My Summer Reading 2013

It was a nice, if fairly uneventful summer (excluding a very pleasant early June trip back to the old stomping grounds in Nueba Yol, various family events, a fractured rib, and other sundries).  I did get a fair amount of reading done, especially of the non-directly-work-related variety.  And so, to close one door and open another, I’ve detailed the fruits of my reading-vacation below.  What this list doesn’t include: various heaps of scholarly articles, similarly-themed books, books that I’ve forgotten, and all of the back issues of Hot Rod magazine that I managed to catch up on.  For some of the items below, I’ve included a short, often randomly inspired comment or two.  (Plot summaries, discussion questions, and prefabricated essays will cost you extra.) Enjoy!  I sure did.


Seed, Rob Ziegler  (A solid, well-written post-apocalyptic novel that bogs down a bit amidst the narrative machinery.)

LoveStar, Andri Snaer Magnason (One of  the most enjoyable reads of the summer: a deadly serious yet often hilarious, fantastic, touching, dystopic account of big data’s mastication of human life.)

Galveston, Nic Pizzolatto (A worthy attempt to upgrade the hard-boiled genre.)

Master and Margarita, Mikhail Bulgakov (Oh, tovarich!  A conversation with my life-long-ladyfriend compelled me to pick up Bulgakov’s masterpiece again, thirty years after it first ensnared me.  Once again, the master works his magic. 

Journey to the End of the Night, Louis-Ferdinand Celine (After knocking on the first door on Memory Lane, I felt compelled to revisit that scarier, darker house next door.  And, as usual, I can’t believe how many new rooms and denizens I discovered on my second visit.)

Liberation: Being the Adventures of the Slick Six After the Collapse of the United States of America, Brian Slattery (The first of two Slattery novels on the list.  Some have labeled him an acolyte of Pynchon.  And he is, but a deviant acolyte.  I ended up preferring this earlier novel to his latest – -see below.)

Angel Baby: A Novel, Richard Lange (Another effort to upgrade the hard-boiled.  This one slightly more successful.)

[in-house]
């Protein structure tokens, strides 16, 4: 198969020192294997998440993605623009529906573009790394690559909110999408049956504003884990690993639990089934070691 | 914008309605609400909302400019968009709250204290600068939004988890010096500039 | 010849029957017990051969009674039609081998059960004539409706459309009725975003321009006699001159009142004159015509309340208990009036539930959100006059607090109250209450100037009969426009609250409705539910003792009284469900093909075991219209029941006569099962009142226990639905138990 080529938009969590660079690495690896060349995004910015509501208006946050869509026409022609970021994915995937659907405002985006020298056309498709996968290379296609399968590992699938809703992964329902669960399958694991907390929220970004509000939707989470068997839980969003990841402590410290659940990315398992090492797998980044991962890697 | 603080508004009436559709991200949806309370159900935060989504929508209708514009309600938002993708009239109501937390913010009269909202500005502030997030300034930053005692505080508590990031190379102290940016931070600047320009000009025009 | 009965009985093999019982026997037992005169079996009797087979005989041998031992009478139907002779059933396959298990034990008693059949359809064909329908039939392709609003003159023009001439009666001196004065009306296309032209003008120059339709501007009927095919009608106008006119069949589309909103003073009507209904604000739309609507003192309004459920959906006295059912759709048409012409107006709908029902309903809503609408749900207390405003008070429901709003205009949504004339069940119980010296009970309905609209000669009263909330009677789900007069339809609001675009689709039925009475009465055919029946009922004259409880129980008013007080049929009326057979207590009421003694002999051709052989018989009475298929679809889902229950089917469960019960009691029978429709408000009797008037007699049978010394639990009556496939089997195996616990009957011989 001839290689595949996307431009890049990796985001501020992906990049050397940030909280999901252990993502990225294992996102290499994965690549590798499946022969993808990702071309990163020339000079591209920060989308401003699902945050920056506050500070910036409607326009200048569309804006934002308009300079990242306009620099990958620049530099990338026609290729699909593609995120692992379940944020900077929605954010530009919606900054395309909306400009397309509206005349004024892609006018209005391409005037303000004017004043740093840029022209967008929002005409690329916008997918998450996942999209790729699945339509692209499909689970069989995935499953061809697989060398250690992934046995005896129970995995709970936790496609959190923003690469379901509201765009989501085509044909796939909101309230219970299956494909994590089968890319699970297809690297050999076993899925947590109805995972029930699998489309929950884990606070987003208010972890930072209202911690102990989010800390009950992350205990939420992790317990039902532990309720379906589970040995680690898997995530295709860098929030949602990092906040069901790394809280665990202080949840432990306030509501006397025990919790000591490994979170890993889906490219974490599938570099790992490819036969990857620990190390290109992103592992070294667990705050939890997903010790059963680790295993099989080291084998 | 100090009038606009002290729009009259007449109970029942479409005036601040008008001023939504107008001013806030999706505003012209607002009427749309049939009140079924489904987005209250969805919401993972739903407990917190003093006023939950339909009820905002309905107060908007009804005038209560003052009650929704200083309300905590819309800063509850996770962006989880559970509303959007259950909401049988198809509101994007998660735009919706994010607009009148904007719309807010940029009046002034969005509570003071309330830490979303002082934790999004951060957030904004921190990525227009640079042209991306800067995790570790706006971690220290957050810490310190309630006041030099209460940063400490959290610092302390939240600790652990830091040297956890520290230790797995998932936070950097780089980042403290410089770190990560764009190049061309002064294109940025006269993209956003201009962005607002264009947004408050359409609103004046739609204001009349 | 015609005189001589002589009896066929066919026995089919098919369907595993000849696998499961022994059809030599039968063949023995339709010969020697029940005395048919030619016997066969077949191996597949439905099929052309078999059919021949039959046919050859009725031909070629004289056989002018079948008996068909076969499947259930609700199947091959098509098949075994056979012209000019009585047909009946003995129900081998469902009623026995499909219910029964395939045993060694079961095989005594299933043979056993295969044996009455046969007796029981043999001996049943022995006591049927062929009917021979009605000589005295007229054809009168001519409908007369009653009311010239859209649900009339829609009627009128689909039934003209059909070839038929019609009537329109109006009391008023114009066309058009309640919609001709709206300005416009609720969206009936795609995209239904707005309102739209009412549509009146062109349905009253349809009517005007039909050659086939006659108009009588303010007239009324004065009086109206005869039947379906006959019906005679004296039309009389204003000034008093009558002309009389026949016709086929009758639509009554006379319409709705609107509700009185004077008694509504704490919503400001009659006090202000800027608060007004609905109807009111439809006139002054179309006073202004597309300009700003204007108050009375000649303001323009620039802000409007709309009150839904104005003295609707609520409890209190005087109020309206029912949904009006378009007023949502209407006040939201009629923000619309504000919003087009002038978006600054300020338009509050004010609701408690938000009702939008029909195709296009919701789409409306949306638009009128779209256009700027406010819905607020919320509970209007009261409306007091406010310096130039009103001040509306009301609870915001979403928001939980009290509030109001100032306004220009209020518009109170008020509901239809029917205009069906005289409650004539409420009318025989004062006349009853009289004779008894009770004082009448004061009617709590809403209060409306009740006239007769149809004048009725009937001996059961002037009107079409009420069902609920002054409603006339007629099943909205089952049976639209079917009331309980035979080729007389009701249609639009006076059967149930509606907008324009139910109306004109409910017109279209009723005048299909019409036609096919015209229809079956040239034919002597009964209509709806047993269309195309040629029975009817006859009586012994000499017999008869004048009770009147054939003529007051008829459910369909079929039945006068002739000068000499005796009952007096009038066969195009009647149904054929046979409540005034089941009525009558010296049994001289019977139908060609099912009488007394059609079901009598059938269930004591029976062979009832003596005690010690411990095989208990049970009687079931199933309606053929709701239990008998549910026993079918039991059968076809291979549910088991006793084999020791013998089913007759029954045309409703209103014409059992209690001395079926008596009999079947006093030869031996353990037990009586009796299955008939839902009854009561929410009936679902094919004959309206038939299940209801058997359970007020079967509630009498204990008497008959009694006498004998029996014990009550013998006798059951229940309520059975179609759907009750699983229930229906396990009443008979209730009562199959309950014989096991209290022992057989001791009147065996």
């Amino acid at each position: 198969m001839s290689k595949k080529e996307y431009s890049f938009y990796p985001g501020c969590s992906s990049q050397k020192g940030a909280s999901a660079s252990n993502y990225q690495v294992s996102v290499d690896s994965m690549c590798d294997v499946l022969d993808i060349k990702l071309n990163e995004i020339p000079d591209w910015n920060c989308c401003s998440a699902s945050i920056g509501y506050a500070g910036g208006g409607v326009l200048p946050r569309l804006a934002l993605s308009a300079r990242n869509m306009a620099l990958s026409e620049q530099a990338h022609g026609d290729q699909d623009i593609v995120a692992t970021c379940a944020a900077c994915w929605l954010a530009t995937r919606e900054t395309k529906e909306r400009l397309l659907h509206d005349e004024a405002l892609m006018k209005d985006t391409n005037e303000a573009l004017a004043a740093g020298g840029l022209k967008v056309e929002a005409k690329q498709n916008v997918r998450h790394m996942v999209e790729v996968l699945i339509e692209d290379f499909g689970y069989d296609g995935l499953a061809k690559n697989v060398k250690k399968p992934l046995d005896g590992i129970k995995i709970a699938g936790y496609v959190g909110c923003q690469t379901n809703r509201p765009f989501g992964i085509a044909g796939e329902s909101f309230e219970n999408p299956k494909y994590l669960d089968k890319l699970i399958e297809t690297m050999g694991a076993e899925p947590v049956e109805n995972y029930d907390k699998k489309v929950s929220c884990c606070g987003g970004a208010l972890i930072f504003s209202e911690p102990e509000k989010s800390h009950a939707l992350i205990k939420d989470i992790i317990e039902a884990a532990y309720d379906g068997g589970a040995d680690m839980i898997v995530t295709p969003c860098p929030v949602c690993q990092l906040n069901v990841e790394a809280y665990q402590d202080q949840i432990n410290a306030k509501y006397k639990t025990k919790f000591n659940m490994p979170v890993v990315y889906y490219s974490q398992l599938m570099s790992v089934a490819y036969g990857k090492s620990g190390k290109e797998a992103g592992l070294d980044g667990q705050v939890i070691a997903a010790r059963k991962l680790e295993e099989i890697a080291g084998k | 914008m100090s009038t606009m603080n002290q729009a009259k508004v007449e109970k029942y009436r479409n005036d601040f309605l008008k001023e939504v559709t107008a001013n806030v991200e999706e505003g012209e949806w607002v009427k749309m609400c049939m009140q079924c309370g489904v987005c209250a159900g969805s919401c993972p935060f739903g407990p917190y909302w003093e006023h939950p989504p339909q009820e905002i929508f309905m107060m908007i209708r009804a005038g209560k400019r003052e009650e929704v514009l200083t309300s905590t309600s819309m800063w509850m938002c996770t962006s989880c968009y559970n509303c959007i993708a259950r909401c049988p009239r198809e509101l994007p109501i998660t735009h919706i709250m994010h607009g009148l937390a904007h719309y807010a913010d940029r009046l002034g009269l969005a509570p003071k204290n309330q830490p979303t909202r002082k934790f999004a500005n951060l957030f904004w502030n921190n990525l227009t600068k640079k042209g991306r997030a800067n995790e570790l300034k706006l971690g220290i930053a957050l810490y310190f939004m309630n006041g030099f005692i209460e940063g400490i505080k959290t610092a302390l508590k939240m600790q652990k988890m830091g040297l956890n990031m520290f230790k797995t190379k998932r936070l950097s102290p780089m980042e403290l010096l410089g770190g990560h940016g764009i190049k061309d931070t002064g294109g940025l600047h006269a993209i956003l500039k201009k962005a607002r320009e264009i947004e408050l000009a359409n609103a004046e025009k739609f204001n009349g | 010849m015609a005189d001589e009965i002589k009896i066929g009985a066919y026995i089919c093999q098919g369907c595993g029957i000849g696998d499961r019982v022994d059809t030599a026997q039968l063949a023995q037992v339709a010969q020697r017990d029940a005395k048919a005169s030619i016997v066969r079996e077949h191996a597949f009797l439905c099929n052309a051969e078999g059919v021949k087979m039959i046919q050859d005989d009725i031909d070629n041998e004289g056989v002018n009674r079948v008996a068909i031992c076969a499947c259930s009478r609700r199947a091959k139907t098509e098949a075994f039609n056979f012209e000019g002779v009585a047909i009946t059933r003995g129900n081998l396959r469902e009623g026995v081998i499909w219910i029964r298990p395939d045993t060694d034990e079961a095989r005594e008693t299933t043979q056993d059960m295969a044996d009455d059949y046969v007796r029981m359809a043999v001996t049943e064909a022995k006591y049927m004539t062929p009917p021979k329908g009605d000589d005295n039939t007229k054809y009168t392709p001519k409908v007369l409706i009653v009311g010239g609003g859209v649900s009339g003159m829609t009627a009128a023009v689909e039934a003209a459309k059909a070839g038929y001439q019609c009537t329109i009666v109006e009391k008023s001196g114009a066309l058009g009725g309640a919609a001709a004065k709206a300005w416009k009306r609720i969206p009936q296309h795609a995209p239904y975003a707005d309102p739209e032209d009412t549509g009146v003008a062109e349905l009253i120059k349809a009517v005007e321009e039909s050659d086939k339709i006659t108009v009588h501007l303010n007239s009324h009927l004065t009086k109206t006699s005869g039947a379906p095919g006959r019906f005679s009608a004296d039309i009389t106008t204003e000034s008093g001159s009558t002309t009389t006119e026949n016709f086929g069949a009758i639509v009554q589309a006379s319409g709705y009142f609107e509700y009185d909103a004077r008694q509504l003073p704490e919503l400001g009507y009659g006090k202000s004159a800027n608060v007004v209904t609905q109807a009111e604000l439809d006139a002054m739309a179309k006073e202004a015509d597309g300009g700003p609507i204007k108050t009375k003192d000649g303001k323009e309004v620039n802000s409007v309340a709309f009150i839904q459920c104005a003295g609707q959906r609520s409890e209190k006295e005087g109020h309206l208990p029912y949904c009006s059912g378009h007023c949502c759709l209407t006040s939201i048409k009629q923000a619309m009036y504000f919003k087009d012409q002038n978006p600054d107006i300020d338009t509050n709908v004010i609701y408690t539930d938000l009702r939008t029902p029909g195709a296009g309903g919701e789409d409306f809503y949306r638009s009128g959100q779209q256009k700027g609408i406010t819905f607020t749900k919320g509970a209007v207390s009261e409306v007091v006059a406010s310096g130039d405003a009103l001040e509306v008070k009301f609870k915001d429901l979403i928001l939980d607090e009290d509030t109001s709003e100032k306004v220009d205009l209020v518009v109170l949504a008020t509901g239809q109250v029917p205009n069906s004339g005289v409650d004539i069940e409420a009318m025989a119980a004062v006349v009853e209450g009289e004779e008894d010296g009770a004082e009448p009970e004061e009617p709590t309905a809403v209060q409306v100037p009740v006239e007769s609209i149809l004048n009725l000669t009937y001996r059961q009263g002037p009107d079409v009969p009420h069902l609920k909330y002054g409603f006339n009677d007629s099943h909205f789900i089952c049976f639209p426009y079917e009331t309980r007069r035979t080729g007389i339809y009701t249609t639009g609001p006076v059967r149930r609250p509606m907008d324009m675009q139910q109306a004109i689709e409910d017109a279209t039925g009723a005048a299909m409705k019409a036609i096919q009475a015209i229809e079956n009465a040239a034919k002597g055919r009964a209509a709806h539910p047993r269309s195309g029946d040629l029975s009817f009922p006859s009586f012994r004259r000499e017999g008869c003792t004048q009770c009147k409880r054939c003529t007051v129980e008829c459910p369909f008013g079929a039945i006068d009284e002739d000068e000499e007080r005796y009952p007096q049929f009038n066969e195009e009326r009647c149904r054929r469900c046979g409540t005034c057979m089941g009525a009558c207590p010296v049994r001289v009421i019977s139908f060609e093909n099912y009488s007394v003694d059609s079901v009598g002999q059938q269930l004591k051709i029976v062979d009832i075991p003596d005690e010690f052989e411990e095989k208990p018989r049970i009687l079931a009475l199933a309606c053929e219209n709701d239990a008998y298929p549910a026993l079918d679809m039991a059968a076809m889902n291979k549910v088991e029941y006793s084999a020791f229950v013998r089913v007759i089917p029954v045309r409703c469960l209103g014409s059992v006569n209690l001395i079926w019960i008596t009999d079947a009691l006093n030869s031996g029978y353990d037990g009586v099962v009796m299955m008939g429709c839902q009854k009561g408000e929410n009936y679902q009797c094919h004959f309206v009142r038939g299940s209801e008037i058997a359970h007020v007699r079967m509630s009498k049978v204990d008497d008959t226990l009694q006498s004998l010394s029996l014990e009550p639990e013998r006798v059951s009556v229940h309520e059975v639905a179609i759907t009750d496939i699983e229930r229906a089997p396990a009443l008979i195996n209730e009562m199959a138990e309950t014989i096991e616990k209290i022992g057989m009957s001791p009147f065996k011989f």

American Rust: A Novel, Philipp Meyer (So, I guess his latest novel is getting some good press.  Maybe this is the warmup act.  Here, ambition unholstered, he takes on post-industrial working-class life.  Kept me wondering if a certain kind of realism is really up to that task anymore.)  

The History of Vegas, Jodi Angel

West of Here, Jonathan Evison

Love Like Hate: A Novel, Linh Dinh (My colleague Isabelle Pelaud recommended this one.  The writing is incredible, the narrative architecture fascinating, the engagement with history scary and compelling.)

Battleborn, Claire Vaye Watkins (To be brief: despite a promising setting (the depleted dreamland of the American West), a disappointing first collection of short stories.)

The Yellow Birds: A Novel, Kevin Powers

The Mirage, Matt Ruff (I really dug Ruff’s earlier madcap, prodigious Sewer, Gas and Electric.  His latest is akin to Chabon’s Yiddish Policeman’s Union and Lavie Tidhar’s excellent Osama: A Novel.  Ruff’s hyrbridizes Chanbon’s alternative history police procedural to Tidhar’s murkier alternative history nightmare.)

The Coldest Night, Robert Olmstead

Lost Everything, Brian Slattery (Second Slattery novel of the summer.  Though good, this one made up in solemnity for what it lacked in verbal snap, crackle, pop.  A bit like a mashup of the two roads – – McCarthy’s and Kerouac’s – – with a sprinkle of H.G. Wells’ WoW.) 

This Is How You Lose Her, Junot Diaz  (Friends seem to either love or hate the latest installment of Diaz’s reinvented Portrait of the Artist as a Young Man.  I think I prefer the earlier Drown because it’s less assured.)

Tenth of December, George Saunders (The inestimable David McCormick turned me on to Saunders when he was a twinkle in the New Yorker’s eye.  I have to admit: the earlier, more gonzo Saunders still floats my boat higher.)

The Valley of the Moon, Jack London  (Part of the continuing saga of reading every single word ever typed by Jack London.  We all need irrational, quixotic projects.  Don’t we?)

The Assassination Bureau Ltd., Jack London (See above.)

Leviathan Wakes, James Corey (Epic sci-fi space opera prose spectacle anyone?  Game on!)

The Kings of Cool, Don Winslow